5.31.2016

Top 10 Beach Reads


Top Ten Tuesday is an original feature of The Broke and the Bookish.

I love going to the beach; I also just love sitting by the water in general. If I could safely have a kiddie pool in my apartment, I would lay out by it (but unfortunately, kicking up my heels with the sink full of soaking dishes just isn't the same!) I can pretty much read anything poolside, but here are some of my favorites:


1. Jaws, by Peter Benchley. 
Yes, seriously. I'm already semi-terrified of going in the water, so this one really doesn't do anything to make that worse. 

2. Dave Barry Slept Here: A Sort-Of History of the United States, by Dave Barry
Apparently Dave Barry is not for everyone. This is not a concept I understand. He's the kind of writer that I find funnier every time I pick him up. So if you don't mind looking like an idiot cracking yourself up, this is (probably) for you.

3. The Secret History of the Pink Carnation, by Lauren Willig
I've only read the first book in this series, but I have no doubt that Willig's historical flair runs through its entirety. I have to say, though, I'm a little concerned about her running out of color and flower names. Book 10 in the series is The Passion of the Purple Plumeria which just sounds awful, but then it's followed (Book 11) by The Mark of the Midnight Manzanilla, which sounds like something the Brontë teenagers made up. 

4. Actually, while we're on that subject - Charlotte Brontë's juvenilia (e.g. The Secret, Tales of the Islanders, etc.) which is fantastical and perfect for reading on and off while you doze by the water.  

5. The Princess Bride, by William Goldman
But then, I recommend The Princess Bride for all kinds of locations. It's an awfully fun book to just lose yourself in when you're laying out. 

6. The Princetta, by Anne-Laure Bondoux
A children's epic with adult appeal. It's perfect when you're by the water. 

7. Mariel of Redwall, by Brian Jacques
You don't *need* to have read the first three books in the Redwall series to appreciate this one, but I strongly recommend doing so. Mariel is great for the beach, though, because we first encounter the title character in a shipwreck, and pirates (naturally) follow.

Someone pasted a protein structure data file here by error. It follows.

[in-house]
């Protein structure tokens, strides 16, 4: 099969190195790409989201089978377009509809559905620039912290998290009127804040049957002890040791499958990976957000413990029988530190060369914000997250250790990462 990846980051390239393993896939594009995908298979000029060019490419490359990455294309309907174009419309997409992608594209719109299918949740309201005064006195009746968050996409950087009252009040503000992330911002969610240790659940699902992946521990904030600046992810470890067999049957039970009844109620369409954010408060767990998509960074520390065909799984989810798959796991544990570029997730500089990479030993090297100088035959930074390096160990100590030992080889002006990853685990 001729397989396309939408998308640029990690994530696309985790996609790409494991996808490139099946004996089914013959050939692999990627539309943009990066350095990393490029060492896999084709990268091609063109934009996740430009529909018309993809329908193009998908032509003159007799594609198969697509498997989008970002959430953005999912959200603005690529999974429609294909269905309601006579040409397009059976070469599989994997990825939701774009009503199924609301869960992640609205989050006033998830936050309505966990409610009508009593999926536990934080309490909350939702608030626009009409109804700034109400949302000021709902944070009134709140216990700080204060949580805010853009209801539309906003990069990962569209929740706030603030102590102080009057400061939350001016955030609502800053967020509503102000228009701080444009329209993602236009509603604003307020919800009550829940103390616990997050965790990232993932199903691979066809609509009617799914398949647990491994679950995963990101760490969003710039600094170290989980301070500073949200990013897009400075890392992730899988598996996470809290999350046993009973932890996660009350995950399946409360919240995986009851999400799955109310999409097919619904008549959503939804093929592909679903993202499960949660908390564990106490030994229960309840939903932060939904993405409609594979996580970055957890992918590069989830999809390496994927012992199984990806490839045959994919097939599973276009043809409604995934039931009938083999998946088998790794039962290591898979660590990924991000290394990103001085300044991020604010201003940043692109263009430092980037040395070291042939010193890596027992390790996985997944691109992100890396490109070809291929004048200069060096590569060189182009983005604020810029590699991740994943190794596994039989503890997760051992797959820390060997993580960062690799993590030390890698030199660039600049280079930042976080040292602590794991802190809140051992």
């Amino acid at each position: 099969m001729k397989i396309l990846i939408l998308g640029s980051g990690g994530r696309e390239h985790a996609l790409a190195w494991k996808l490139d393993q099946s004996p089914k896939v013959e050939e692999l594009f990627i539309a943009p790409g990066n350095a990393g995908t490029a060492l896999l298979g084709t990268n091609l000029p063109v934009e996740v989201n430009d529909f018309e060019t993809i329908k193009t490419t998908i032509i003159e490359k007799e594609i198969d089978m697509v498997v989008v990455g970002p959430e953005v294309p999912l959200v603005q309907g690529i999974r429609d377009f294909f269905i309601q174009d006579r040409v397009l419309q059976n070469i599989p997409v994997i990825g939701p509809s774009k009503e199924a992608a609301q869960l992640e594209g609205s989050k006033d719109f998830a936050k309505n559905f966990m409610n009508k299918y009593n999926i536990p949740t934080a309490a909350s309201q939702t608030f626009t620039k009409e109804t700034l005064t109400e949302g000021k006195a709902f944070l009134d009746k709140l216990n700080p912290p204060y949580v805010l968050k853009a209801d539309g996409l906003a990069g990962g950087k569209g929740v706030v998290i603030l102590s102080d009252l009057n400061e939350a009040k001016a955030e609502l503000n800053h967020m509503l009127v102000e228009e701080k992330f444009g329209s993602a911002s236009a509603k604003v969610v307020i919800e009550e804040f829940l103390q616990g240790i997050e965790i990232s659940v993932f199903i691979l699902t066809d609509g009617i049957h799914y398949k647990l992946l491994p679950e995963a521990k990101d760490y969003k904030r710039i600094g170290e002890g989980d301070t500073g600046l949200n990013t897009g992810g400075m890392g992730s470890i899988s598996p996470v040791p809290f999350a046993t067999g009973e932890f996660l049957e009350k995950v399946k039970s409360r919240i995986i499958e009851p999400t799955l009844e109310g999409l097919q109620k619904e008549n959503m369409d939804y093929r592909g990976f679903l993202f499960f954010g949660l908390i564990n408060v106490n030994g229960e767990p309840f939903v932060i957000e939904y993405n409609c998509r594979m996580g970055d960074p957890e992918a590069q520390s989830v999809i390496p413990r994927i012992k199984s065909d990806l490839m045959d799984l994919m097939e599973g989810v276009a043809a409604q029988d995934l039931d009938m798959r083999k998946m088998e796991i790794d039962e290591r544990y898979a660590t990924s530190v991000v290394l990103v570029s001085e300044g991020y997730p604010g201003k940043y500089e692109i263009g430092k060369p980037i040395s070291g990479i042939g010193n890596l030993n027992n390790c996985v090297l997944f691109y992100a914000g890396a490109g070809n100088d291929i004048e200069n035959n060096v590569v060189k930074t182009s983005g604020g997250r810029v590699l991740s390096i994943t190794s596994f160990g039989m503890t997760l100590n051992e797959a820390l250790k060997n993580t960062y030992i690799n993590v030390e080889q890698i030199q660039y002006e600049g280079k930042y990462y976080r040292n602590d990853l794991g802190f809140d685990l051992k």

8. On Chesil Beach, by Ian McEwan
McEwan is always a bit dark, but it's a great vacation read.

9. The Pirates of Barbary - Corsairs, Conquests and Captivity in the 17th Century Mediterranean, by Adrian Tinniswood 
While it's a fair distance from the classically romantic notions of pirating, it's a great non-fiction read for your beach bag. 

10. Persuasion, by Jane Austen
Thought I was going to leave Jane out, did you? Foolish mortals. Of course not. Persuasion is my favorite and, as such, I can read it just about anywhere. But the nautical undertones make it an easy to ones' beach reads. 

5.29.2016

Collected Book Reviews (5/22 - 5/28/16)

In addition to TLG's review of Bruce Wagner's The Empty Chair, be sure to check out more from the critics in this week's collected reviews:

The Thank You Book, the 25th and final book in Mo Willems' "Elephant and Piggie" series, and which Maria Russo acknowledges as a sort of "sacramental" experience. Willems is launching a new imprint "Elephant and Piggie Like Reading" later this year. 


Smoke, by Dan Vyleta which Jason Heller cites as being Dickensian in a way, but as also managing to avoid "anything remotely resembling cliché."


Brenda Janowitz's The Dinner Party - based on Marion Winik's review ("fun premise...hilariously precise") this one sounds like it'd make a great beach read. 


Finally, rather than another review, check out this report from The Guardian on two new papers that analyze the spells in J.K. Rowling's Harry Potter series, and their likelihood of realistic use. (Seriously, science? It's magic. Back off. Let us have our nice things.)


5.26.2016

Review: The Empty Chair: two novellas, by Bruce Wagner

I'm warning you right now - there are some recent Game of Thrones spoilers ahead.

I know - that's not what you came here for. I'm sorry for that. The fact is, when I sat down to write this review, I had no plans of bringing up Game of Thrones. I was simply trying to work out how best to explain Bruce Wagner's compellingly difficult work. Suddenly it came to me - this week's episode "The Door" is the perfect companion piece to this book's backbone. So if Game of Thrones is not your thing, or it is but you still haven't watched this week's episode - sorry - you can skip this review if that's going to spoil something for you. Come on back later. For everyone else, let's dive in (after the break)